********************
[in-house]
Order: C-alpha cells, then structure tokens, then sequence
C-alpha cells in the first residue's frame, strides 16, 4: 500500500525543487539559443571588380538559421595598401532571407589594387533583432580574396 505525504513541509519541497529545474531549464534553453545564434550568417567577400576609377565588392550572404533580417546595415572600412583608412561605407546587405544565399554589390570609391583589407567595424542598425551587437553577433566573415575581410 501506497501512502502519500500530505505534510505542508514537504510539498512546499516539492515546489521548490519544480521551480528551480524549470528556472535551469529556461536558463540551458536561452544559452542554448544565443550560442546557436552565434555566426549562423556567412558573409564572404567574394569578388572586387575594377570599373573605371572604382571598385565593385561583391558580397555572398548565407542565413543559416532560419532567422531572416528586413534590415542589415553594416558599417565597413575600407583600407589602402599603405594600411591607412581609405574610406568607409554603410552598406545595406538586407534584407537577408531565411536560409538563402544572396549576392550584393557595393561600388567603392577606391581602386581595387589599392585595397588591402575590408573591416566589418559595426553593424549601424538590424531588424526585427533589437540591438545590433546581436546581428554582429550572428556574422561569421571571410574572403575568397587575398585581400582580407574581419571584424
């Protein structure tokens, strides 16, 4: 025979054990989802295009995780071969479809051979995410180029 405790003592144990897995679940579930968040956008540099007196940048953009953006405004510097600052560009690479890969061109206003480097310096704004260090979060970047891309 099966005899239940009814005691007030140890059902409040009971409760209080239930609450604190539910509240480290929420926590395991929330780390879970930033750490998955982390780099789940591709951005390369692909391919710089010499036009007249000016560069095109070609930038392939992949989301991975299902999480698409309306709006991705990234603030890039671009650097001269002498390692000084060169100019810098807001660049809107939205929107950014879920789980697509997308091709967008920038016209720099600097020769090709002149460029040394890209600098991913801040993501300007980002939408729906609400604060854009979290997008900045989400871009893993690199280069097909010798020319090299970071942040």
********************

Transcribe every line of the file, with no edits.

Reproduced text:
[in-house]
Order: C-alpha cells, then structure tokens, then sequence
C-alpha cells in the first residue's frame, strides 16, 4: 500500500525543487539559443571588380538559421595598401532571407589594387533583432580574396 505525504513541509519541497529545474531549464534553453545564434550568417567577400576609377565588392550572404533580417546595415572600412583608412561605407546587405544565399554589390570609391583589407567595424542598425551587437553577433566573415575581410 501506497501512502502519500500530505505534510505542508514537504510539498512546499516539492515546489521548490519544480521551480528551480524549470528556472535551469529556461536558463540551458536561452544559452542554448544565443550560442546557436552565434555566426549562423556567412558573409564572404567574394569578388572586387575594377570599373573605371572604382571598385565593385561583391558580397555572398548565407542565413543559416532560419532567422531572416528586413534590415542589415553594416558599417565597413575600407583600407589602402599603405594600411591607412581609405574610406568607409554603410552598406545595406538586407534584407537577408531565411536560409538563402544572396549576392550584393557595393561600388567603392577606391581602386581595387589599392585595397588591402575590408573591416566589418559595426553593424549601424538590424531588424526585427533589437540591438545590433546581436546581428554582429550572428556574422561569421571571410574572403575568397587575398585581400582580407574581419571584424
């Protein structure tokens, strides 16, 4: 025979054990989802295009995780071969479809051979995410180029 405790003592144990897995679940579930968040956008540099007196940048953009953006405004510097600052560009690479890969061109206003480097310096704004260090979060970047891309 099966005899239940009814005691007030140890059902409040009971409760209080239930609450604190539910509240480290929420926590395991929330780390879970930033750490998955982390780099789940591709951005390369692909391919710089010499036009007249000016560069095109070609930038392939992949989301991975299902999480698409309306709006991705990234603030890039671009650097001269002498390692000084060169100019810098807001660049809107939205929107950014879920789980697509997308091709967008920038016209720099600097020769090709002149460029040394890209600098991913801040993501300007980002939408729906609400604060854009979290997008900045989400871009893993690199280069097909010798020319090299970071942040």